Surf was up at Jaws on Maui with big wave riders putting on a show
January 12, 2023, 4:00 AM HST
Monster waves don’t happen often at Peʻahi, only during the biggest winter swells created by distant storms in the north Pacific. But when the big swells arrive at Maui’s world-famous break, also known as Jaws, they lure big wave surfers from around the globe and large crowds to “ooh and aah.”
That was the case on Wednesday when the Jaws surf report rated the waves as XXL, at 30 to 40 feet.
All morning, expert surfers entertained onlookers who watched from along the shoreline or at the top of a bluff about a quarter to a half mile away.
At around 11 a.m., a surfer on a red board dropped into a massive wave to the delight of the crowd — until the wipe out. Groans filled the air as the surfer disappeared from view, appearing to be gobbled up by crashing water.
Two rescue Jet Skis waiting on the deep area west of the main break immediately searched for the surfer. He was located in less than a minute. The surfer was able to lift himself up onto the rescue sled to be pulled out of the danger zone, where the waves were breaking with forceful whitewater. But gone was his board.
From the shore, people wondered who the surfer was. From a distance, he seemed to be okay.
Big wave surfers live for days like this on Jaws. After the surfer was towed to safety, more surfers dropped in.
About 10 minutes later, a red and white piece of fiberglass came floating to shore with the energy of the waves, stopping on black rocks on the left side of the shoreline. The item, about 3 feet long with three fins, was the back of the mystery surfer’s board.
It had broken in at least two pieces, apparently being smashed on the coral reef from the weight of the wave’s water. A Surfer Today article said that according to physicists, a breaking wave can apply a pressure of between 250 to 6,000 pounds per square foot, depending on its height. And this was a big wave.
Fred Trauerts of Pukalani spied the piece of surfboard and quickly walked down an embankment and over the slippery rocks to retrieve it, just beating out a guy from Germany who was en route to do the same thing.
Another 10 minutes or so passed before a big piece of red and white fiberglass also was pushed by the waves into the shore, but on the right side of the shore.
This time, Valentin Thibault from a town outside of Marseilles, France, was the first to retrieve it. He had traveled to Maui just before Christmas to shoot video of humpback whales and the waves of Jaws with his vintage camera that produces grainy footage that looks like it is more than a century old. He hopes to make a film.
“These monster waves are so beautiful,” he said.
Trauerts and Thibault were among the visitors and residents who either walked down the roughly 1.5 mile dirty, muddy road or bounced along in a 4-wheel drive vehicle navigating all the big ruts, which on Wednesday destroyed the side of one person’s truck on a particularly steep portion. A few also came down on four-wheelers, motorbikes or mountain bikes.
Jaws was named by surfers John Lemus, John Potterick and John Roberson in 1975, after the Hollywood blockbuster “Jaws.” And in 2001 at Jaws, Laird Hamilton, Dave Kalama and Darrick Doerner served as stunt doubles for James Bond in the opening sequence of the film “Die Another Day.”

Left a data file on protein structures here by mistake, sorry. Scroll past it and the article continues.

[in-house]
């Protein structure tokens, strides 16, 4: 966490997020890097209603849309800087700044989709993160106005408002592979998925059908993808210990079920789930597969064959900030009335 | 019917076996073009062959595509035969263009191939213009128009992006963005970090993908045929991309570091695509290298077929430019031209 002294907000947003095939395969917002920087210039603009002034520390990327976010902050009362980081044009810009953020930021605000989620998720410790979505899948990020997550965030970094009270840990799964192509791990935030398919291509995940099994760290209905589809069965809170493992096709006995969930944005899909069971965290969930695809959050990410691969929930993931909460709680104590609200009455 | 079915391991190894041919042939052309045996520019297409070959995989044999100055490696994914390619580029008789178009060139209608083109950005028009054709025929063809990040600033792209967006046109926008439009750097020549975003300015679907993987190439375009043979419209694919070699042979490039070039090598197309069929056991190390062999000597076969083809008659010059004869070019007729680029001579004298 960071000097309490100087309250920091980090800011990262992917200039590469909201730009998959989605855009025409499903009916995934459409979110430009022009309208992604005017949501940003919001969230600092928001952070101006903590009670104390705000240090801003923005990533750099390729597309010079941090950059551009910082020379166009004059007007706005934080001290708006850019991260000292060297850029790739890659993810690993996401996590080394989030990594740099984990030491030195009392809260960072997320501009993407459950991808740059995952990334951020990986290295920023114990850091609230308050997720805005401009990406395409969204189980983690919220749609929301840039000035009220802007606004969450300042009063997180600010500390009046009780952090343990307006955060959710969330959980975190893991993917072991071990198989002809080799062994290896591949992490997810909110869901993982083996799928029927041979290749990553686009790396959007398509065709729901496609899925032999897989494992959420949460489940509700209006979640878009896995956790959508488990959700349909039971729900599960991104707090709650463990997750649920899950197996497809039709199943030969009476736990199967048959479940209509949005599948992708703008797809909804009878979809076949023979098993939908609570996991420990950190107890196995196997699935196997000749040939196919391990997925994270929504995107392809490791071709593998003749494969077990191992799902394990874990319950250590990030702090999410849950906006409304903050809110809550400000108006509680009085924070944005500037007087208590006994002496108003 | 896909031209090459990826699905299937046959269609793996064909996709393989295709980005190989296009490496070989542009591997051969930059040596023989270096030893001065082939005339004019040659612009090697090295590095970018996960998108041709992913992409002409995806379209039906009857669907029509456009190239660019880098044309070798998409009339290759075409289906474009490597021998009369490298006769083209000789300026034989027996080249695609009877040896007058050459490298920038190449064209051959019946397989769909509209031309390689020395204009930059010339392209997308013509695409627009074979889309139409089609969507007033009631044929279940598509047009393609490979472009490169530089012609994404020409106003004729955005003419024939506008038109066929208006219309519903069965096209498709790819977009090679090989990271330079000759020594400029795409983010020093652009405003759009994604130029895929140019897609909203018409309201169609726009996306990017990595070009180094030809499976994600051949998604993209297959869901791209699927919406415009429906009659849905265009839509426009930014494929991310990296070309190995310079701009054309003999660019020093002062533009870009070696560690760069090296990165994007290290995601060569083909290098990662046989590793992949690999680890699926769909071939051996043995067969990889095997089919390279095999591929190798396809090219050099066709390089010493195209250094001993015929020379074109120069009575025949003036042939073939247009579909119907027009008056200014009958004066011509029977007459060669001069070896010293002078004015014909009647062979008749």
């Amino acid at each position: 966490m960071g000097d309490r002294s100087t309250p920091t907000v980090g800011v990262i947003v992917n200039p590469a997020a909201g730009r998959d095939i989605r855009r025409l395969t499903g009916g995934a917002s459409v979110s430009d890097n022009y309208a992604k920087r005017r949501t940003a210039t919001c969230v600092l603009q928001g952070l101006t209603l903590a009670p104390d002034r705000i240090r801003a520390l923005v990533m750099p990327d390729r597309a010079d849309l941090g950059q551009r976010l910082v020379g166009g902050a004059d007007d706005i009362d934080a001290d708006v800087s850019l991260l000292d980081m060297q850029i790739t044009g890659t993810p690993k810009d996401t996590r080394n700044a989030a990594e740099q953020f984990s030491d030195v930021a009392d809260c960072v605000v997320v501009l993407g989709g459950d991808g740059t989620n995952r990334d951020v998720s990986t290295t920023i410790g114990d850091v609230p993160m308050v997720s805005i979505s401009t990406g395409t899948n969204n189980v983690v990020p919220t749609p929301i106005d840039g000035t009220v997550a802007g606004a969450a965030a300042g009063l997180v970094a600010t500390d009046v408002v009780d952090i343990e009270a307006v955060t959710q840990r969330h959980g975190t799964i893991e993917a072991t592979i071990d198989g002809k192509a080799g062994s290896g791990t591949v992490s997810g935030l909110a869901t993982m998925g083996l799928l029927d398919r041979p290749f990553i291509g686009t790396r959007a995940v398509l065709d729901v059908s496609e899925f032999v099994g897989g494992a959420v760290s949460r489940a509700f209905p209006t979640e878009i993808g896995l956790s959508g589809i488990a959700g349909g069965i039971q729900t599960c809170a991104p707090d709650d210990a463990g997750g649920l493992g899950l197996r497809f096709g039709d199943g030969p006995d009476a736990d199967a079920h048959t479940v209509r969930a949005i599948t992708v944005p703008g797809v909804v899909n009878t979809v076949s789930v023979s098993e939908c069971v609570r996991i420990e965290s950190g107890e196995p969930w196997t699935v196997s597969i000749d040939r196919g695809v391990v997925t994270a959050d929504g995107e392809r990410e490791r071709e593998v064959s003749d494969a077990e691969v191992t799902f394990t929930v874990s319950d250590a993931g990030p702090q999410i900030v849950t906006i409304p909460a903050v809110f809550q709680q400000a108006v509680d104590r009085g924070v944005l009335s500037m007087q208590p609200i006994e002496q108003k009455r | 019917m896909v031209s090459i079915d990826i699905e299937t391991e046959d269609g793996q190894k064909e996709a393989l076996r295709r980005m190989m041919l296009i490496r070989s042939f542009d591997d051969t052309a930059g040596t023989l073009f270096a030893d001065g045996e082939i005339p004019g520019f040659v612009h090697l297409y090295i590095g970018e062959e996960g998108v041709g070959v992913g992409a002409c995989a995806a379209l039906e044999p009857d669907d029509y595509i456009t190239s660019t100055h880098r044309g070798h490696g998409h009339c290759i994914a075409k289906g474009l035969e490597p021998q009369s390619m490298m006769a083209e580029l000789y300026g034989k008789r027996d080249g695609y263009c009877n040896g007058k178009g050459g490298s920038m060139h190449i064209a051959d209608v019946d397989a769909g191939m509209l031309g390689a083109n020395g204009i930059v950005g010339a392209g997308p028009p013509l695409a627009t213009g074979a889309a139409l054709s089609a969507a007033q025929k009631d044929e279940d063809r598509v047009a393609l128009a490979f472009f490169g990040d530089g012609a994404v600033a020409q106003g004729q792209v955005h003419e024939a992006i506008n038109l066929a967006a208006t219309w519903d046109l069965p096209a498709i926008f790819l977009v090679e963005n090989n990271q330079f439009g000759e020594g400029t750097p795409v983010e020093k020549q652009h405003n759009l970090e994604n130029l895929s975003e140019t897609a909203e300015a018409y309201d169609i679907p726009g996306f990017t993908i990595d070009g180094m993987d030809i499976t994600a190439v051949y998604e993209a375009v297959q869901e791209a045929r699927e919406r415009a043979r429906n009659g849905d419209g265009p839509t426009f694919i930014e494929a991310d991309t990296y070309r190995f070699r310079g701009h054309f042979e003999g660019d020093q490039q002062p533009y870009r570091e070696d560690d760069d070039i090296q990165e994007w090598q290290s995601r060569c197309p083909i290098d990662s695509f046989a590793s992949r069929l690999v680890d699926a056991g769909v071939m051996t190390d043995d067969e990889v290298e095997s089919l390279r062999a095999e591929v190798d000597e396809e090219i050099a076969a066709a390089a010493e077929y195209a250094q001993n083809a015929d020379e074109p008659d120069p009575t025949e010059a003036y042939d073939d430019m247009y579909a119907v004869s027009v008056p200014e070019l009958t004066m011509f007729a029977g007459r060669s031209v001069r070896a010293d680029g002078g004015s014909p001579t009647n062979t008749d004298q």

So why do waves break so big at Jaws?
According to Sean Collins with Surfline, “The ocean floor [at Jaws] is incredibly unique with an extremely deep trench close to shore, which was dug out from massive amounts of freshwater streaming out of Peʻahi valley over thousands of years. The water depth in the trench is more than 100 feet deep – right next to a shallow reef which is about 20 feet, which is where the waves break.”
The secret to the big waves is the water depth.
“Wave energy passing over the deep water of the trench bends in aggressively towards the shallow water of the reef This combination of extra energy converging over the reef helps the waves to become three to five times larger than their original height in deep water.”
Thibault was thrilled to get the big piece of the 10 foot 2 inch red board with a Hurley sticker, although he said it would not go home with him to France.
“Cost too much in baggage,” he said.
Instead, he plans to give it to his friend who is putting him up in a house in Pāʻia: “It would be a nice gift for him for his hospitality.”
But local Trauerts said he planned to try to track down the owner of the surfboard.
“I want to give it back to him,” he said. “I’m sure Kai Lenny and the guys know who it is.”
Trauerts had the tail with the fins. He said they are likely custom and pretty pricey, perhaps $1,200 or more. “I’m sure he’d like them back,” he said.
Upon inspection of the board, the number 10-2 is written on it next to “Matahi.”
A little sleuthing on social media appears to identify the surfer as Matahi Drollet, a pro surfer who grew up in Tahiti in French Polynesia, where he surfed the famous break Teahupoʻo. His Jan. 4 Facebook post has a picture of him surfing Pipeline on O’ahu.
Drollet is the younger brother of Manoa Drollet, a famous surfer who has been in several movies as himself (Liftoff, Imagine, Wow, Out There).
Trauerts said he also wants to track down the surfboard owner because “it is bad luck to take somebody else’s fins.”
Wednesday night, Trauerts got a response from the Instagram message he sent Matahi Drollet asking if he was at Jaws on Wednesday.
“yes bro I was. Red board with hurley sticker,” Drollett wrote.
When asked if he broke his surfboard, Drollett responded: “yes bro unfortunately.”
Trauerts wrote that he got the board off the rocks and would give it back to him.
Drollett said: “sick thank you so much” with two prayers and a heart emoji.
Then he asked: “the fins still good?” with two crying emojis, to which Trauerts wrote: “3 are Lol.”
Trauerts couldn’t give all four of Drollet’s fins back. One appears to be lost to the sea forever.